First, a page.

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Officials Evict Pai Ohana, Make Arrests

West Hawaii Today

Bobby Command

"I kumaumau!" came the chant from teary-eyed supporters of the Pai Ohana watching from the southern side of the channel at Honokohau Harbor.

"I kumaumau!" answered Mahealani Pai, standing on the north side of the channel, thrusting his shackled hands into the air.

"It means 'We stand together," said Pai Ohana friend Charles Young as he watched federal and state law enforcement officers lead Pai and about 10 others away from Honokohauiki Friday morning after the Native Hawaiian family was evicted from what it claims as its ancestral lands.

Officers from a number of jurisdictions joined forces at about 6:30 a.m. Friday morning to exercise a federal eviction notice handed down by U.S. District Judge David Ezra to remove the Pai Ohana from the Aiopio area of Kaloko-Honokohau National Historic Park.

A combined effort by officers from the state Department of Land and Natural Resources and the U.S. marshal's office joined Hawaii County police officers and rangers from the National Park Service to carry out the eviction.

Some officers sealed off the southern portion of the harbor while others carried out the eviction from federal property early in the morning, and then the arrests of Mahealani Pai and his supporters who refused to leave state land at about 10 a.m.

Seven of the men and one woman were charged with obstructing with government operations, according to reports from Honolulu.

They were released pending further investigation.

Another unidentified man, a supporter of the family, was arrested on federal property and charged with interfering with the arrests.

He made his first appearance before a federal magistrate Friday on the petty misdemeanor charge, U.S. Marshal Anne Kent said.

According to Steven Alm, U.S. Attorney, the Pai Ohana assembled shortly after they were ask to leave the park.

Alm said they performed a ceremony before moving onto state land adjacent to the park.

"(The Pai Ohana) has a commitment to what they are doing," said AIm. "But the law officers were instructed to carry out an order, and they did their jobs with dignity and professionalism."

Aim said there was no violence on either side. "It was emotional, but the intent was to carry this out with a minimum of disruption and to avoid harming anyone."

According to Francis Kuailani, Kaloko-Honokohau park superintendent, the park has been closed until further notice while officials remove shacks and pit toilets erected by the Pai Ohana during the past several years.

Pai has consistently argued that the family does not need permission to live at Aiopio because it has an inextinguishable right to be on the five-acre plot.

Federal officials, however, counter that the family is seeking exclusive use of public lands.

"There's got to be something that will bridge our cultures so that it does not have to come to something like this," said Young, pointing across the harbor mouth as tears streamed down his cheeks. "This is very difficult for us to understand."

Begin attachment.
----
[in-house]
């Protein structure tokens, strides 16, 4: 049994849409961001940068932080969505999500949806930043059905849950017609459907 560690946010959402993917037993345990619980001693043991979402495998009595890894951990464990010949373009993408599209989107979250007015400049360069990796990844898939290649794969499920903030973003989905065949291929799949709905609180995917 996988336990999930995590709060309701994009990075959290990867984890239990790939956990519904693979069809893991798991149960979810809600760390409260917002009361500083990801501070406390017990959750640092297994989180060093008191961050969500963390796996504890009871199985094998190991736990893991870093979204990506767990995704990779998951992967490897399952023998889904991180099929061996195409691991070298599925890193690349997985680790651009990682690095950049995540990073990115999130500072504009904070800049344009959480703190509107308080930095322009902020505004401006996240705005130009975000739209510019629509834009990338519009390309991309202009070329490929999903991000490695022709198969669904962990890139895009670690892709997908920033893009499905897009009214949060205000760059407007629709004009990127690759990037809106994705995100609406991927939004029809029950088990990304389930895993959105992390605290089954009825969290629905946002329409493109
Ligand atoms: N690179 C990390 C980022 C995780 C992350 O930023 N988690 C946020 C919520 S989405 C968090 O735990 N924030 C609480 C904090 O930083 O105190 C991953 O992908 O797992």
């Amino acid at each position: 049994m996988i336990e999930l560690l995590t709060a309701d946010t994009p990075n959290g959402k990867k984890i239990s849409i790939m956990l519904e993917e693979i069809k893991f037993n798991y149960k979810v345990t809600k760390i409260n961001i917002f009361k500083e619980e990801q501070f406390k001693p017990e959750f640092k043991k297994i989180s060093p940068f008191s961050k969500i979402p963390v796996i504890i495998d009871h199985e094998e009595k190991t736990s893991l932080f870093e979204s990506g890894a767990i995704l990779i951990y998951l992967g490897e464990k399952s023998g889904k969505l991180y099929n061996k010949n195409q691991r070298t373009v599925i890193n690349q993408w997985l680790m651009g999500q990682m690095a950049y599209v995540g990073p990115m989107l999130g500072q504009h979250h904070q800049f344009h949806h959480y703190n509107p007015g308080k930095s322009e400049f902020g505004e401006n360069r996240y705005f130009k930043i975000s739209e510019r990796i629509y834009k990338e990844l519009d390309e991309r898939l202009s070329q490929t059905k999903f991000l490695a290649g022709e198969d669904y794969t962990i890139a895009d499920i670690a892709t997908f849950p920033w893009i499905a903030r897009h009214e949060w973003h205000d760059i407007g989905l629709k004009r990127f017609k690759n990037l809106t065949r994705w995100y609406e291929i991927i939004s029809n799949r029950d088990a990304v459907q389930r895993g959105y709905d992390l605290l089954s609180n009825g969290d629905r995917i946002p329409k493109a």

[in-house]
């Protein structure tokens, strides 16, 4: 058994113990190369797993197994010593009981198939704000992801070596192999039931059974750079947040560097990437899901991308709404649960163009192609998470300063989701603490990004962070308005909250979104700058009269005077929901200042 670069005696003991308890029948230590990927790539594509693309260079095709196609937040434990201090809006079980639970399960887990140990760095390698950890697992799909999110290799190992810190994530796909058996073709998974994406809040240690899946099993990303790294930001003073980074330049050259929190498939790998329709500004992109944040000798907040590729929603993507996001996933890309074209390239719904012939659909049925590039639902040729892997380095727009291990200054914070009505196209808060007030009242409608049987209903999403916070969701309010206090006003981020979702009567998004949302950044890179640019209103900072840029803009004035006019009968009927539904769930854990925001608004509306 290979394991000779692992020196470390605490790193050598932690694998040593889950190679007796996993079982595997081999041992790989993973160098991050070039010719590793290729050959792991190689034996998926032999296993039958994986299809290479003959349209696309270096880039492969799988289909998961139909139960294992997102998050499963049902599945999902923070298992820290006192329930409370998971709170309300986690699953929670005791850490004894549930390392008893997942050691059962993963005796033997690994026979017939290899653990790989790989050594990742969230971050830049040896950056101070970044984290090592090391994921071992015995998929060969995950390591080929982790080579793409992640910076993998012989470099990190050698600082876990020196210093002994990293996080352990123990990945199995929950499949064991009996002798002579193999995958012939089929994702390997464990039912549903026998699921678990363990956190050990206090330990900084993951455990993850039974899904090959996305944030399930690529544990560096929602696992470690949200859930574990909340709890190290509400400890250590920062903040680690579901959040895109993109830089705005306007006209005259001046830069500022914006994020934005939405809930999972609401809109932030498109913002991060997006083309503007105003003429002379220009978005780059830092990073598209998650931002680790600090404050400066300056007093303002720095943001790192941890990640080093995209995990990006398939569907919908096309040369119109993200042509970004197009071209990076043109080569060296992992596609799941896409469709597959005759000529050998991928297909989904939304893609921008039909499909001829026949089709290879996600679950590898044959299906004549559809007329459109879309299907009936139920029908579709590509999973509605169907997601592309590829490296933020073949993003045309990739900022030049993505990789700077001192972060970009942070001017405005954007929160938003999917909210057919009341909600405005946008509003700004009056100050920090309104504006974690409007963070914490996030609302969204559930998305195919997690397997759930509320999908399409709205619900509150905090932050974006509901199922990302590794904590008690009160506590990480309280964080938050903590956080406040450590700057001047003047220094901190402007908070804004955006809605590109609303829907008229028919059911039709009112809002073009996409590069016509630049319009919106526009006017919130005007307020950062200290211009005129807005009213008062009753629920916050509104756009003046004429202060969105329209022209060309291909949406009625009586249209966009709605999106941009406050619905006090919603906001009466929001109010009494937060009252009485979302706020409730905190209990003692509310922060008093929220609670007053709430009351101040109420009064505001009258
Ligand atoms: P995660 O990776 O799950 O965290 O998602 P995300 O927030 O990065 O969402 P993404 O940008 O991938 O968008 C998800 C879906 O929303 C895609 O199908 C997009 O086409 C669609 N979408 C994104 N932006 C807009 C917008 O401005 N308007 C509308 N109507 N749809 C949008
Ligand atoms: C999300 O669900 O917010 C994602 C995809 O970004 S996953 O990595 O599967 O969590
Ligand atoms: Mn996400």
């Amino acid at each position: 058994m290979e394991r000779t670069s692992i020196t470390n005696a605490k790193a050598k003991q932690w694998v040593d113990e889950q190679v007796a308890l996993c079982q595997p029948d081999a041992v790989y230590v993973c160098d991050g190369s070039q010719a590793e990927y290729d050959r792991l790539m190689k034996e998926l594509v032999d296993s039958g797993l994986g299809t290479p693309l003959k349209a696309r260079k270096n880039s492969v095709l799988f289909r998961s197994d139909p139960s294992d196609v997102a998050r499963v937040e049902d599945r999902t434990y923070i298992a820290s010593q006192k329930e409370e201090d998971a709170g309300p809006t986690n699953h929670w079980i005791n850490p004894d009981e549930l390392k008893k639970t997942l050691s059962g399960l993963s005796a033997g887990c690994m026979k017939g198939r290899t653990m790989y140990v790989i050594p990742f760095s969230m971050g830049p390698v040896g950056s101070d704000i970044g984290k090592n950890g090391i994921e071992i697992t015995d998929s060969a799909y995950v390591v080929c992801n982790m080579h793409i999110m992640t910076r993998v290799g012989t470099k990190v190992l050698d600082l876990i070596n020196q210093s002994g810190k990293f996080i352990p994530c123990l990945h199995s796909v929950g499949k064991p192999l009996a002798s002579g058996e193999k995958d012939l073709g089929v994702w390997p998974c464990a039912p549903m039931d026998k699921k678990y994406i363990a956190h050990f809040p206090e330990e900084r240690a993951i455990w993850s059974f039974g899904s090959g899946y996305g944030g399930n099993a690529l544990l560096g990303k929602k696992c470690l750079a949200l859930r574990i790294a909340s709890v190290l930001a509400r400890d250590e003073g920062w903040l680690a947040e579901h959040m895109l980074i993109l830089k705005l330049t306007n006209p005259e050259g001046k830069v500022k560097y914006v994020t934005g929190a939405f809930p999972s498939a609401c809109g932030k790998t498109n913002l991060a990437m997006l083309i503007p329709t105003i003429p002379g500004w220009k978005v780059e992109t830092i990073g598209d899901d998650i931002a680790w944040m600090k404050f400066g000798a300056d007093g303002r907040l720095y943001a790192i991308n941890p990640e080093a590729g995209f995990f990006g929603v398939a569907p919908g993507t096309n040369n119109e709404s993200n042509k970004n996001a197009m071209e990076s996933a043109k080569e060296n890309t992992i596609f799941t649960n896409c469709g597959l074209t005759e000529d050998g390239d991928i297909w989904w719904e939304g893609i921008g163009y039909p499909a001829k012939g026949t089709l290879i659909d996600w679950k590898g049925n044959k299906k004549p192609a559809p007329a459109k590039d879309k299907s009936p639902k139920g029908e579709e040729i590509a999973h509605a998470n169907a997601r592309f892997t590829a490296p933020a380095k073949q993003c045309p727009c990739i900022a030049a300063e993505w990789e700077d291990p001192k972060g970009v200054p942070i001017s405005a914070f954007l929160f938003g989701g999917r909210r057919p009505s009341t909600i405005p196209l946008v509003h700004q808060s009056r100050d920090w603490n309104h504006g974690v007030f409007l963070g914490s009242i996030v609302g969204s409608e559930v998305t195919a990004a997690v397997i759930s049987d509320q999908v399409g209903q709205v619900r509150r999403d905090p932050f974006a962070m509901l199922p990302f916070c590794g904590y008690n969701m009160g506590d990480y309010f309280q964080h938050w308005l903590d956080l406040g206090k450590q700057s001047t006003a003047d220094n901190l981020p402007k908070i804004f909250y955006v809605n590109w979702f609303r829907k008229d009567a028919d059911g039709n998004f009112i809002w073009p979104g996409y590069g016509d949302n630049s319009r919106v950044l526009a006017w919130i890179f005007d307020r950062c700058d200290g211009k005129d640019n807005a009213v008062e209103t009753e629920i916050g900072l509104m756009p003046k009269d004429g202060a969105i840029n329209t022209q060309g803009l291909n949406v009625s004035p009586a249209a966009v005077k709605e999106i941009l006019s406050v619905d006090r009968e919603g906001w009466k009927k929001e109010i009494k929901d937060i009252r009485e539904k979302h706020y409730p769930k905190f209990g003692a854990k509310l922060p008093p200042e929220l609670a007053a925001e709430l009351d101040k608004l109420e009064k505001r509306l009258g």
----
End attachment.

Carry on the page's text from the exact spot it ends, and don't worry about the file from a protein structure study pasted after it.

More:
Young described the scene across the harbor mouth as controlled.

"I guess it was planned this way not to allow the press and supporters in," Young said. "They wanted to keep the fanfare as low as possible."

The Pai Ohana was notified on Jan.27 by Stanley T. Albright, field director for the Department of the Interior, to "immediately" leave Aiopio, southernmost portion of Kaloko-Honokohau National Cultural Park where they now reside.

However, Mahealani Pai maintained all along that the family would not leave the place he says his ancestors have been caretakers of since the 1700s.

On Monday, the Pai Ohana was joined by a number of supporters on the grounds of Iolani Paiace before marching to U.S. District Court, where they were told by Judge Ezra that he could do nothing else for them.

The eviction notice was issued about six weeks after an agreement had seemingly been finalized by the Pai Ohana and state and federal government officials.

The pact had called for the family to be relocated on state land just outside the park boundaries and adjacent to the area where they had been living.

Young, an official with sovereignty group Ka Lahui Hawaii speaking on his own behalf, said his organization played a role in the negotiations between the Pai Ohana and the government representatives.

"There were no covenants in the agreement to provide for the relocation, or for the Pai Ohana to return to Aiopio," Young said.

The Office of Hawaiian Affairs said it was disappointed that the dispute could not have been resolved.

"OHA continues to support the Pai Ohana's effort to perpetuate, exemplify and maintain the teachings, beliefs, religious practices, philosophy and traditions of the ancestors in and around their homeland at Honokohauiki."

According to reports from Honolulu, a group of about 15 supporters on Oahu gathered around the Federal Building on Friday afternoon to protest the arrests and to meet with the U.S. Marshal.

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